What are social isolation and loneliness?

Loneliness is the feeling of being alone, regardless of the amount of social contact, and social isolation is a lack of social connections (Centers for Disease Control and Prevention). Interestingly, the two do not necessarily co-exist. A person may be socially isolated but not lonely, or socially connected but feel lonely. If untreated, they can degenerate into many identified diseases, including dementia, heart disease, stroke, depressive disorders, anxiety disorders and substance use disorders.

What are the statistics?

Social isolation and loneliness are widespread and have a serious impact on people’s physical and mental health, quality of life, and their longevity. According to the Centers for Disease Control and Prevention, studies have found that:

  • social isolation significantly increased a person’s risk of premature death from all causes, a risk that may rival those of smoking, obesity, and physical inactivity;
  • social isolation was associated with about a 50% percent increased risk of dementia;
  • poor social relationships (characterised by social isolation or loneliness) was associated with a 29% increased risk of heart disease and a 32% increased risk of stroke;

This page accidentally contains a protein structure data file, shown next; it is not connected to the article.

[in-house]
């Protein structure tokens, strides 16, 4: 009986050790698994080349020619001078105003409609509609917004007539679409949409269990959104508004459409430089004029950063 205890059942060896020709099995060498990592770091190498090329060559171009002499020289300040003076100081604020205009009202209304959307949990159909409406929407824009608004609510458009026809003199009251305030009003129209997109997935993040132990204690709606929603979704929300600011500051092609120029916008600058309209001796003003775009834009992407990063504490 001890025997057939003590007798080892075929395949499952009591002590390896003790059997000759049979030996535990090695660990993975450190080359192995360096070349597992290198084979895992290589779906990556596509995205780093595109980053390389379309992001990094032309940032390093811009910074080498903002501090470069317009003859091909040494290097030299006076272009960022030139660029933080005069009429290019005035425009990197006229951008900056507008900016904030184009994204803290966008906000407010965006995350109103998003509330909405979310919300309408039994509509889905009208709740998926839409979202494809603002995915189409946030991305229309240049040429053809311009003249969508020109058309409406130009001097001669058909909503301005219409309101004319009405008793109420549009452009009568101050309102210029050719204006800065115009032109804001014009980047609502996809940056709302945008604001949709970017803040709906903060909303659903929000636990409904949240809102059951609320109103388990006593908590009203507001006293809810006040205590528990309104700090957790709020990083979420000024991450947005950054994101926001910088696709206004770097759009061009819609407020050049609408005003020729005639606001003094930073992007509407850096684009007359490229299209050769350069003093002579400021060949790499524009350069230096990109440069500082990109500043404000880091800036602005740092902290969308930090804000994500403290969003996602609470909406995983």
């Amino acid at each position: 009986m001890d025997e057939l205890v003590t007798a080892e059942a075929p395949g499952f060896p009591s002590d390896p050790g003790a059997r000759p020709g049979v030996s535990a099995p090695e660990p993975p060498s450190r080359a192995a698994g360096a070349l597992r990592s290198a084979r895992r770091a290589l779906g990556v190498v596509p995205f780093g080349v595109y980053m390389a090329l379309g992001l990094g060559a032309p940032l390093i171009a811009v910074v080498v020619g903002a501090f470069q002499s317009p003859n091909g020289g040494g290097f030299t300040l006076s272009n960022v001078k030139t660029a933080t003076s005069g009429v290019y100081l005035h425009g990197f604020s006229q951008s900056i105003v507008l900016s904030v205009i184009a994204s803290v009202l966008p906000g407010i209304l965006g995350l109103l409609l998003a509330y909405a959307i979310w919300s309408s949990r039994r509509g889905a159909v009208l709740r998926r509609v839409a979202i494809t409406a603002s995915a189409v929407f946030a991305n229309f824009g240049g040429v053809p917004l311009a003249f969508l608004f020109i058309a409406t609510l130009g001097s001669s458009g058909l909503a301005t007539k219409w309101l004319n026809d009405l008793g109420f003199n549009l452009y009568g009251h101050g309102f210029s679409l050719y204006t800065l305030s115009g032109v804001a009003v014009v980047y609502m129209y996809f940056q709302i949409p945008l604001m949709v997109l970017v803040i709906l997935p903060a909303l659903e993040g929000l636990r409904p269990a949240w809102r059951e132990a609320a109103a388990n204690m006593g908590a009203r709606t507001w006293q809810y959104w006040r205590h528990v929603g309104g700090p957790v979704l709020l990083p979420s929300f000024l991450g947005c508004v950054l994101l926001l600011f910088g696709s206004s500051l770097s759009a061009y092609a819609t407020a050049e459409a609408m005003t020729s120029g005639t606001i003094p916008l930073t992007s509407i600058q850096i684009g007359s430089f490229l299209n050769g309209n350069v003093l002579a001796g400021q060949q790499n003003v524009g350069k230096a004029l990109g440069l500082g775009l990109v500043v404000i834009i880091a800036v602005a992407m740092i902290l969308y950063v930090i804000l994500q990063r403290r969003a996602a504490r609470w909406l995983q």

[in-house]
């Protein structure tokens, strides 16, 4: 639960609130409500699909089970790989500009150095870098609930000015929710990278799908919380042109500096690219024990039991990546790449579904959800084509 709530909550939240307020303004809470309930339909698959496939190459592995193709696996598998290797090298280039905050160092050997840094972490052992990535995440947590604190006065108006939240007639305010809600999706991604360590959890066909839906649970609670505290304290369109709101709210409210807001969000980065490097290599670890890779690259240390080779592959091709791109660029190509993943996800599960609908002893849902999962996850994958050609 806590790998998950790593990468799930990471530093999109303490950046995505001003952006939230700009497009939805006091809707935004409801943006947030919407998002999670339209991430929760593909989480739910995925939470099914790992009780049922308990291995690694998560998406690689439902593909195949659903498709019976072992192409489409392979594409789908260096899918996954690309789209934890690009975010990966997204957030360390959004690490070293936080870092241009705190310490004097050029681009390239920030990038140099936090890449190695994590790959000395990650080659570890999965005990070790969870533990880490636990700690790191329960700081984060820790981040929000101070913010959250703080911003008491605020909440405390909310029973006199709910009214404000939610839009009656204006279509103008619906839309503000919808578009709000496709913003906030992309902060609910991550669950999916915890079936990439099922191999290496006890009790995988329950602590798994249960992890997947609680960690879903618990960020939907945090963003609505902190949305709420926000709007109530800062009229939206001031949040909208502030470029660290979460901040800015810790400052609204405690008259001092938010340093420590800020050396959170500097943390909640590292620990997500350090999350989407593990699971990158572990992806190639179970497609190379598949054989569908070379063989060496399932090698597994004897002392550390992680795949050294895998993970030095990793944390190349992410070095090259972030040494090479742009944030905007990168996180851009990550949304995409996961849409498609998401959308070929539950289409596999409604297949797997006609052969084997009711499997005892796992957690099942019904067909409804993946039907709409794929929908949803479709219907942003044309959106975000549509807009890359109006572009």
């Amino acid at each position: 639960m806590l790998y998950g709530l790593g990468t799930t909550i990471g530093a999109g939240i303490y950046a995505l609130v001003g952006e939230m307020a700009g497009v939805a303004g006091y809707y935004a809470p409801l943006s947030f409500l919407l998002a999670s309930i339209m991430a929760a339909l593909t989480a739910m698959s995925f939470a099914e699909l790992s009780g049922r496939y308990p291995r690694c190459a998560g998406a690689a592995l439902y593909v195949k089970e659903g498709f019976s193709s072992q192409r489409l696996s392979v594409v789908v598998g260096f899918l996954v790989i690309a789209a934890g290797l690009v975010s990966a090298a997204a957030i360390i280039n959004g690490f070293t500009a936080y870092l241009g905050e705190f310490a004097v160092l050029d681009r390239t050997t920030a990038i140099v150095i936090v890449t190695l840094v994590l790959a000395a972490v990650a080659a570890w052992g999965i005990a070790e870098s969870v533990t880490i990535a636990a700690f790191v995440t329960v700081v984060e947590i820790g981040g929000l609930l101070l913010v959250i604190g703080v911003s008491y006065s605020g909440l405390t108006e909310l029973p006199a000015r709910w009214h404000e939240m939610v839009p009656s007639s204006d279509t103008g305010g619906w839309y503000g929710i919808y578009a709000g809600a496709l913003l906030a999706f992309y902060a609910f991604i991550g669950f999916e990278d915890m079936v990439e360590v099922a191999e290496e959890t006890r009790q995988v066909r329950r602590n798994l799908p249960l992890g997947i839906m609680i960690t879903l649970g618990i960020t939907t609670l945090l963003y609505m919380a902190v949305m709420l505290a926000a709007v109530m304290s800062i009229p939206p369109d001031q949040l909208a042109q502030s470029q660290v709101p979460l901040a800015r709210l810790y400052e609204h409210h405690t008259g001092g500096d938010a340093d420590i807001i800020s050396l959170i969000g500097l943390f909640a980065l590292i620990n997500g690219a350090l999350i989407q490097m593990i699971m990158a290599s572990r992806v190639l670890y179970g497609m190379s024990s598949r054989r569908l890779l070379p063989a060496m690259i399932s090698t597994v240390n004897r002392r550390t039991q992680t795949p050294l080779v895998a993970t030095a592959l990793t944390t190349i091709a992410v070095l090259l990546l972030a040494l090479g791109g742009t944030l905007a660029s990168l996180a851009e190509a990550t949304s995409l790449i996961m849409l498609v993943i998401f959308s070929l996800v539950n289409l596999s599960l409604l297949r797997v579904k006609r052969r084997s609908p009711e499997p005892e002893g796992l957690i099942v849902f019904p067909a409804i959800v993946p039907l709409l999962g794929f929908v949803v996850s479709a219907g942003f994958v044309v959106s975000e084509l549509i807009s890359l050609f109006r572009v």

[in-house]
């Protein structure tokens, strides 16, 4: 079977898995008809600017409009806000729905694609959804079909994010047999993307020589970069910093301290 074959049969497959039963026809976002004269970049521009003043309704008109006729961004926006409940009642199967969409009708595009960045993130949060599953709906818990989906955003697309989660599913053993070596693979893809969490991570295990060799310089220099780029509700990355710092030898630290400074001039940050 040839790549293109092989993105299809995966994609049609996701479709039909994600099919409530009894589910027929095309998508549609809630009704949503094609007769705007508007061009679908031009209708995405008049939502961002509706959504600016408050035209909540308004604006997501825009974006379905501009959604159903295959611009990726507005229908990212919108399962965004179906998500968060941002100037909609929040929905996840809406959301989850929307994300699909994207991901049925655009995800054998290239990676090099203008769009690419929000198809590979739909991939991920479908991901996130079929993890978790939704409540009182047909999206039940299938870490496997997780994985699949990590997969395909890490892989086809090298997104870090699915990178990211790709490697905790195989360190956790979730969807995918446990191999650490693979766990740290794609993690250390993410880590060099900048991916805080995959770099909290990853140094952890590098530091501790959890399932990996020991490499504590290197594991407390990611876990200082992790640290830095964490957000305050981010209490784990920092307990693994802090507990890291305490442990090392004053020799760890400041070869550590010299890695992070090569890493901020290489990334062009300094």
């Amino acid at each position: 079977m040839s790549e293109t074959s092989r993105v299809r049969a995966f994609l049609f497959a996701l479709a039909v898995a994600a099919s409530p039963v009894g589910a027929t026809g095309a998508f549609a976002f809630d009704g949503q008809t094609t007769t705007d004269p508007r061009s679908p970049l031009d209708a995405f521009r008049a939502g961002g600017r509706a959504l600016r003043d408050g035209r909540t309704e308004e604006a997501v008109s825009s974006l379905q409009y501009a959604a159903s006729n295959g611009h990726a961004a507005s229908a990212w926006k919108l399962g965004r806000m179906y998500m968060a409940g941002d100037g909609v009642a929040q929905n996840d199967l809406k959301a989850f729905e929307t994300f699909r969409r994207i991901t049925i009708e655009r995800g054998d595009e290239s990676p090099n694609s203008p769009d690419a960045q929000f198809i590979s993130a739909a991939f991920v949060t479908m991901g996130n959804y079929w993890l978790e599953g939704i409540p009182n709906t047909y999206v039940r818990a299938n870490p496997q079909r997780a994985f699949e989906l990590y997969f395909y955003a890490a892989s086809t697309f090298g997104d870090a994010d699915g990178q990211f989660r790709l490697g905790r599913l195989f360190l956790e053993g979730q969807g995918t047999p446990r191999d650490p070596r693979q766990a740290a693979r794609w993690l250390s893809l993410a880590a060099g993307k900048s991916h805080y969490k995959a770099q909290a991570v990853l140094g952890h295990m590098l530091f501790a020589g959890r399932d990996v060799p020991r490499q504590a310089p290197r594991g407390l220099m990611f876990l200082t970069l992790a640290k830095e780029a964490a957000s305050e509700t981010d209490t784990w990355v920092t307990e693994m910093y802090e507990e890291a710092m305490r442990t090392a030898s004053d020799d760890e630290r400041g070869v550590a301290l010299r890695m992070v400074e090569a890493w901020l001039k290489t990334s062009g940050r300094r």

• loneliness was associated with higher rates of depression, anxiety, and suicide; and
  • loneliness among heart failure patients was associated with a nearly 4 times increased risk of death, 68% increased risk of hospitalization, and 57% increased risk of emergency department visits.

What is the issue?

Social isolation and loneliness are considered significant health and wellbeing issues in Australia, as they can be harmful to both mental and physical health (Australian Institute of Health and Welfare). High-quality social connections are essential to our mental and physical health and our well-being, and the effect of social isolation and loneliness on mortality is comparable to that of other well-established risk factors such as smoking, obesity, and physical inactivity (World Health Organisation). The effects of COVID-19 has exacerbated these issues, so much so that they are increasingly being recognised as a priority public health problem.

What can I do to control or prevent this issue?

It is important to take care of yourself. Exercising, eating healthy, getting enough sleep, and pursuing activities you enjoy to help manage stress and stay as mentally and physically healthy as possible. Staying active and connecting with others is crucial. People who engage in meaningful, productive activities they enjoy with others feel a sense of purpose and tend to live longer (National Institute on Aging). In particular:

  • find an activity that you enjoy or take a class to learn something new;
  • stay physically active and include group exercise;
  • join a support group; and
  • utilise community-based support and services (including local non-profits).

This is where we can help You!